« Reply #17 on: June 19, 2011, 06:44:34 pm »

Any idea when you're getting this to the dyno or track?
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1990 Red LX, 306, 80MM, ported gt40's, ported explorer upper accufab longtubes, 3" exhaust, 4.30's, 336/331
1985 LTD LX 347, 205 11R's, TFS-R, 90MMTB, MAC 1 3/4" longtubes, 4R70W, mach 1 brakes
1988 GT long term project
NIKwithoutaC
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« Reply #18 on: June 20, 2011, 11:00:10 am »

Just ordered a new helmet, should be in this week.  Car has just a touch over 400 miles on it since the rebuild, clutch calls for a 500 mile break in, but eh, close enough, right?  Haha.

Anyway, the soonest test and tune night that I'll probably make it to is next Wednesday, weather pending.

I have no idea when it will hit the dyno.  Sometime this summer probably.  I want to put a wideband A/F gauge in the car and do a little tweaking myself.  When the car goes to the dyno, it will be strictly for a power graph and bragging rights, NOT a dyno tune, I really want to do the tuning myself.  Grin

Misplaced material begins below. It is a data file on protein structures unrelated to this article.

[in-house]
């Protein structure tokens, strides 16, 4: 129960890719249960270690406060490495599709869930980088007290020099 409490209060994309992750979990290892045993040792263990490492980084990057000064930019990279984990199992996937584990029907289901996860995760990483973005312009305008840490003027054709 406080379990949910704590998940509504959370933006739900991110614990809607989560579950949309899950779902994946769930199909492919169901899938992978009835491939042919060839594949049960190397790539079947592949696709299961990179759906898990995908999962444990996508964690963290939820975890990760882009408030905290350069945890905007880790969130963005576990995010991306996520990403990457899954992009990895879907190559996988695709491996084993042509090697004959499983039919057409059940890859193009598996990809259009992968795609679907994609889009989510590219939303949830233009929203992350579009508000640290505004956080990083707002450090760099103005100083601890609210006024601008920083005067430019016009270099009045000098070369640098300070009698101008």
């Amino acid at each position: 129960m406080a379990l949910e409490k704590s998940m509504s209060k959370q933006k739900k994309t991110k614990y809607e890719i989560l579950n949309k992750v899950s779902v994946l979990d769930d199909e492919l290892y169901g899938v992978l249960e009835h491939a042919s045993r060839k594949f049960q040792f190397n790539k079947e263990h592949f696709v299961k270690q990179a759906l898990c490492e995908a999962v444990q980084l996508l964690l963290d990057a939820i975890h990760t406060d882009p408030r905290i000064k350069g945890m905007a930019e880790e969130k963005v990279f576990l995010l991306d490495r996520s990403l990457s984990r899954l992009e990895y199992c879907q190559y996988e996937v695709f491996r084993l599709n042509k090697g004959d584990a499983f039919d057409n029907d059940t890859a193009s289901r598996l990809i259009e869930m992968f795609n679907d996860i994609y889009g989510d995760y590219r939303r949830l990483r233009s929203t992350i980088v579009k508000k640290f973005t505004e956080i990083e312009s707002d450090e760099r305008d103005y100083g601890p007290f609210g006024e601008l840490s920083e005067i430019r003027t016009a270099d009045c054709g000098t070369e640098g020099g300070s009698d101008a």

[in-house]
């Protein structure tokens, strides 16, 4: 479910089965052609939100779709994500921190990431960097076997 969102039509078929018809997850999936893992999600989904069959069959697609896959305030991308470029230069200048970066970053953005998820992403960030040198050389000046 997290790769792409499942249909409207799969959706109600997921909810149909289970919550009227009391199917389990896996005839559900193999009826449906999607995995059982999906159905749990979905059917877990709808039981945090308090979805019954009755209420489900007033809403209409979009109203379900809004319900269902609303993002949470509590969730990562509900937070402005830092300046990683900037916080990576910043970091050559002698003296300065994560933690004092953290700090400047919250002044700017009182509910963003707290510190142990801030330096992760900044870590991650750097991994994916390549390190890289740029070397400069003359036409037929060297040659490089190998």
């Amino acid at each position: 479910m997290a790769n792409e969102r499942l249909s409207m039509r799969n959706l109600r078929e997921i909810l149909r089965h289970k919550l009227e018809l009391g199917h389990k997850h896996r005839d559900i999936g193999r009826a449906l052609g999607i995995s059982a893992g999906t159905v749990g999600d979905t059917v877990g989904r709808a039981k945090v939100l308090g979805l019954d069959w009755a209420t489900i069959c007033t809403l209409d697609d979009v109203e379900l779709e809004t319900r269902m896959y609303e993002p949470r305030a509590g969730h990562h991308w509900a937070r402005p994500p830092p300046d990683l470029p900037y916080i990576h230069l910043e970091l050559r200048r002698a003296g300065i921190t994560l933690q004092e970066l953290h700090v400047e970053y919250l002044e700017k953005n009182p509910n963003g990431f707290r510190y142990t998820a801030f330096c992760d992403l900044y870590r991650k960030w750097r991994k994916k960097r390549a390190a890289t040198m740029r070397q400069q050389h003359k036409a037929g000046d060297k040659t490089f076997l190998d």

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One of those silly big head/small engine cars.  302ci, TEA Twisted Wedge 205s, TFS R intake, 97mm MAF meter, very mild custom cam.
David Claflin
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Location: Redneck Riviera (Ft Walton Beach Florida)

« Reply #19 on: June 21, 2011, 10:15:44 pm »

What are you going to tune it with? How's tha Abaco meter work for you?
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1990 Red LX, 306, 80MM, ported gt40's, ported explorer upper accufab longtubes, 3" exhaust, 4.30's, 336/331
1985 LTD LX 347, 205 11R's, TFS-R, 90MMTB, MAC 1 3/4" longtubes, 4R70W, mach 1 brakes
1988 GT long term project
NIKwithoutaC
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« Reply #20 on: June 21, 2011, 10:56:54 pm »